The governor of Virginia refused to send his National Guard troops across the Potomac River into Washington D.C., despite a request from the White House for the state to deploy its guardsmen to help disperse protesters.
'I am not going to send our men and women in uniform of a very proud National Guard to Washington for a photo-op,' Governor Ralph Northam, a Democrat, said at a press conference in Richmond on Tuesday.
White House officials also inquired about taking control of Washington D.C.'s police force as President Donald Trump sought to retake control of the situation after protests broke out over the country in the wake of the death of George Floyd.
Northam denied a request from the Pentagon for Virginia send between 3,000 and 5,000 members of its National Guard to the nation's capitol.
Governor Ralph Northam of Virginia, a Democrat, refused to send his National Guard troops across the Potomac River into Washington D.C.
President Donald Trump's administration had requested help from the National Guard ahead of the president's visit to St. John's Church Monday evening; above Trump walks through a line of Washington D.C. police on his way to the church
Military vehicles carrying National Guard personnel drive along West Executive Drive next to the White House on Monday afternoon
Truck loads of guard members arrived at the White House Monday afternoon shortly before peaceful protesters were cleared from area around the complex with tear gas, rubber bullets, and Park Police on horse back. It was done so Trump could have his photo taken in front of St. John's Church, across the street from the White House, which was boarded up after some damage in Sunday's protest.
The governor said he denied the request for Virginia National Guard troops when Defense Secretary Mark Esper called him because he was concerned Washington D.C. Mayor Muriel Bowser had not been consulted.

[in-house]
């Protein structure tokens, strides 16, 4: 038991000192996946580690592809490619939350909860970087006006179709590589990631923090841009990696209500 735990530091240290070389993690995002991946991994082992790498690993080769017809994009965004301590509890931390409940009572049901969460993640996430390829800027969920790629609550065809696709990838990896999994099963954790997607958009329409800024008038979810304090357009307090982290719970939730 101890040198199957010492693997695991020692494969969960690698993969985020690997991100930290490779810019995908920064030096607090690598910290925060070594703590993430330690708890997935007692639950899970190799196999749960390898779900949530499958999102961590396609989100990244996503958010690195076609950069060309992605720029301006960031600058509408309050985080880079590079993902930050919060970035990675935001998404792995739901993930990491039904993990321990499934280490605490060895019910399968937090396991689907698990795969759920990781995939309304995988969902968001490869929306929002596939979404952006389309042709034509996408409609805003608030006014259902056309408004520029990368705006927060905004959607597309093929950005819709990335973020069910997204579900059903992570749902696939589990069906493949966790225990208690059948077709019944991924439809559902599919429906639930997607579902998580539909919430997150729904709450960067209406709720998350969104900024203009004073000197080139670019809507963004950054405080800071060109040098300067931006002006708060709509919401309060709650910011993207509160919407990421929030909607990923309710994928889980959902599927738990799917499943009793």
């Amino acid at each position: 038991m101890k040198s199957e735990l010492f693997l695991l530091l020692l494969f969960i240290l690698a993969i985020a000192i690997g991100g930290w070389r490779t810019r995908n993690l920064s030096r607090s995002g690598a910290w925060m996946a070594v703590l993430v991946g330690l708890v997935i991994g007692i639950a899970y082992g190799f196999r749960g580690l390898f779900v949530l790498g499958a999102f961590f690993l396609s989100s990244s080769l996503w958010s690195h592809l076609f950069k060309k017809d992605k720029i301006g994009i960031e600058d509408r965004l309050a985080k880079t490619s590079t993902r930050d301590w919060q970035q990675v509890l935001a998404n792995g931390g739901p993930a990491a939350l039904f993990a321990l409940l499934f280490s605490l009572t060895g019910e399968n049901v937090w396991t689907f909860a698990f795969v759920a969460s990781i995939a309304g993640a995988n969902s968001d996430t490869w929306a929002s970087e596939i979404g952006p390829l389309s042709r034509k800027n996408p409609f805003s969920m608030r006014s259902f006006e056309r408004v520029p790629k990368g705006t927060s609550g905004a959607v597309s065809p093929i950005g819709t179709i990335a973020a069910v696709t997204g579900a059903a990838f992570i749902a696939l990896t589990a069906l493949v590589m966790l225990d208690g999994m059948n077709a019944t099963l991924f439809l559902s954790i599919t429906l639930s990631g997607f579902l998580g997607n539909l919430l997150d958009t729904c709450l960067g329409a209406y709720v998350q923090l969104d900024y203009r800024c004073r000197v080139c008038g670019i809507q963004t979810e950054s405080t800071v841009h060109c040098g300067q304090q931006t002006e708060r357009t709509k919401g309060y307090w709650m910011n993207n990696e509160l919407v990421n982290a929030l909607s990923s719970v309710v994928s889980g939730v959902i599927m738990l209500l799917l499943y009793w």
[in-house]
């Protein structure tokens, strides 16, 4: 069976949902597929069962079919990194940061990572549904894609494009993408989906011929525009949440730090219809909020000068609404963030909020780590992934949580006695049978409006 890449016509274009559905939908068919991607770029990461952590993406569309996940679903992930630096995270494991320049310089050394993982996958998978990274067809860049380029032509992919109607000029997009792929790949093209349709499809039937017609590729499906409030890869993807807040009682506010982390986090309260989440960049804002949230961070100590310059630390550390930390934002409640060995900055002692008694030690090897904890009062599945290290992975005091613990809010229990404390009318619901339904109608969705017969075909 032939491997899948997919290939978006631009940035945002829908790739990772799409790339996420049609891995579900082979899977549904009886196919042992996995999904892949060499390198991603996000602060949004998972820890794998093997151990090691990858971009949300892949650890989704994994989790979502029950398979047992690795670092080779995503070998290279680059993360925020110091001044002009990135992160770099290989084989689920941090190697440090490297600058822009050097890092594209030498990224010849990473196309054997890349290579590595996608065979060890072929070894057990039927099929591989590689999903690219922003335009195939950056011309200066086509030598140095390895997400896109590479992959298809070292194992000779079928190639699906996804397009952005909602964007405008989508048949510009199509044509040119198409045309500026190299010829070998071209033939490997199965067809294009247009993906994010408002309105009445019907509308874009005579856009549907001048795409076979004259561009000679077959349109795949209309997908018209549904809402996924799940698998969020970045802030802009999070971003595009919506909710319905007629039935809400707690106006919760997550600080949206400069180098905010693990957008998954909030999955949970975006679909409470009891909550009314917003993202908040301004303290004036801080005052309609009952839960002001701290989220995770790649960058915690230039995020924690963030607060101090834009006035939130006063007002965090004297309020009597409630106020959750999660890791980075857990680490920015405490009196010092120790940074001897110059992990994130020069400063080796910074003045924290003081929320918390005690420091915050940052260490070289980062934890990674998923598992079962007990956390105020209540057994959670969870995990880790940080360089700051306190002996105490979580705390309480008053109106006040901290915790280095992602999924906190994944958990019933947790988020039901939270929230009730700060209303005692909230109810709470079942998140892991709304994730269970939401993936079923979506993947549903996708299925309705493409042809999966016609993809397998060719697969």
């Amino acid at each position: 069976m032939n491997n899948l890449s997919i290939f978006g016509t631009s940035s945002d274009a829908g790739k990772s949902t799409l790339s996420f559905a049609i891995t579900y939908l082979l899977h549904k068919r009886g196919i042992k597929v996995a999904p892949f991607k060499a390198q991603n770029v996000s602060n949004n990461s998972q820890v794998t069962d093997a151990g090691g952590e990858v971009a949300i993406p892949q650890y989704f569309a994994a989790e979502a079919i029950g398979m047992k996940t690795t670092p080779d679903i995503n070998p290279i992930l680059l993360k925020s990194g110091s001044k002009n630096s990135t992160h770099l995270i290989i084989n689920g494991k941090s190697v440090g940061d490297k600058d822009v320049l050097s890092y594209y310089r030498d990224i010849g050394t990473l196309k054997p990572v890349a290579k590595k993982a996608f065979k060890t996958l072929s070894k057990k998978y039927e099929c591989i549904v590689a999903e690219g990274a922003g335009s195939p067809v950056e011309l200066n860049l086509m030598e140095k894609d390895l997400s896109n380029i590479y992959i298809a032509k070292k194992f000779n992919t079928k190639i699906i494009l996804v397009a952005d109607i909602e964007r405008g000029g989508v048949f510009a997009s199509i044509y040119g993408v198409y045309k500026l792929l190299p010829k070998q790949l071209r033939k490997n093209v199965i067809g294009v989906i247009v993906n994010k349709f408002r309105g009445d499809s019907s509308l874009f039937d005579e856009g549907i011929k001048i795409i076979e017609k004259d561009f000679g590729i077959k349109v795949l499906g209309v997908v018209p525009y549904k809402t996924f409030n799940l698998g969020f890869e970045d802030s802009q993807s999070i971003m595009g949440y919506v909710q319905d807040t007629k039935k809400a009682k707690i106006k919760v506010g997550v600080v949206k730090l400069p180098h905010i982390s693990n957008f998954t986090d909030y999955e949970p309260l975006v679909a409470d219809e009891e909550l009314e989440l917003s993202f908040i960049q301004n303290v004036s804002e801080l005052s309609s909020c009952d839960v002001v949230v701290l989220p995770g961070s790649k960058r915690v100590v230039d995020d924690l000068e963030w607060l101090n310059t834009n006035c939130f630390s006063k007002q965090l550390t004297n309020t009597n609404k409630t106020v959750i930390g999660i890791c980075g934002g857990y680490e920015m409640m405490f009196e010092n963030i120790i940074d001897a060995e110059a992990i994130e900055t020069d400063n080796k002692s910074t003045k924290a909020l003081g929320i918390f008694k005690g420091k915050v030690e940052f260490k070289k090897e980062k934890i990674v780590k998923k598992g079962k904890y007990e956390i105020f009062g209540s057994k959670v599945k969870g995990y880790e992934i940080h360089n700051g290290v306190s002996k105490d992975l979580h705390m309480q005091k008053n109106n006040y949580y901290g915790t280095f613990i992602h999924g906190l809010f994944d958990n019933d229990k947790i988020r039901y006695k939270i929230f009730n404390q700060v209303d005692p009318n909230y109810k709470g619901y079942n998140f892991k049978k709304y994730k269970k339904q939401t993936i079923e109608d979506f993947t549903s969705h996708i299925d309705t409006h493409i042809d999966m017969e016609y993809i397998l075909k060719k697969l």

He also noted the state of Virginia has its own protests to deal with and didn't think it was in the state's 'best interests' to send its guard to the District of Columbia.
National Guard troops fall under the direction of governors unless the president federalizes them. Maryland Governor Larry Hogan, a Republican, did send some of his Nation Guard members into Washington D.C.
But President Trump didn't help his relationship with governors when he told them during a video conference on Monday that they are 'weak' and need to 'dominate' cities ravaged by riots or they will look like 'jerks.'
'You have to dominate, if you don't dominate you're wasting your time. They're going to run over you, you're going to look like a bunch of jerks. You have to dominate,' audio of the call revealed.
'You've got to arrest people, you have to track people, you have to put them in jail for 10 years and you'll never see this stuff again,' Trump said during the 55-minute call. 'We're doing it in Washington, D.C. We're going to do something that people haven't seen before.'
Also during the call, Esper told governors to 'dominate the battlespace,' by mobilizing their National Guards.
Meanwhile, the White House inquired about taking control of D.C. police as President Trump reportedly grew angry about news coverage that he fled into a White House bunker on Friday and was worried for his safety during protests, which came close to the White House complex.
White House officials inquired about taking control of D.C. police but Mayor Muriel Bowser threatened legal action if they tried
A protester is arrested near the White House on Monday as the area was cleared out
The District of Columbia is governed by the mayor and the city council but its status as a federal enclave allows the president to take control of local police officers in emergency situations.
John Falcicchio, Bowser's chief of staff, said the mayor and other city officials told White House officials they would mount legal challenge if the federal government attempted to take over.
'We believe we are firm in our understanding that what was presented yesterday would not be a prudent move,' Falcicchio told reporters. 'Although there were discussions yesterday, they still report to Mayor Bowser.'
D.C. officials said they were not involved in the decision to clear out the protesters before President Trump went to the historic St. Johns' Church, known as the Church of Presidents as every president since James Madison has prayed there.
The church is located directly across from the north side of the White House, only separated by Lafayette Park, which was tear gassed to disperse protesters moments before the president emerged from his residence to make the short trek across the street – flanked by Secret Service, cabinet members, aides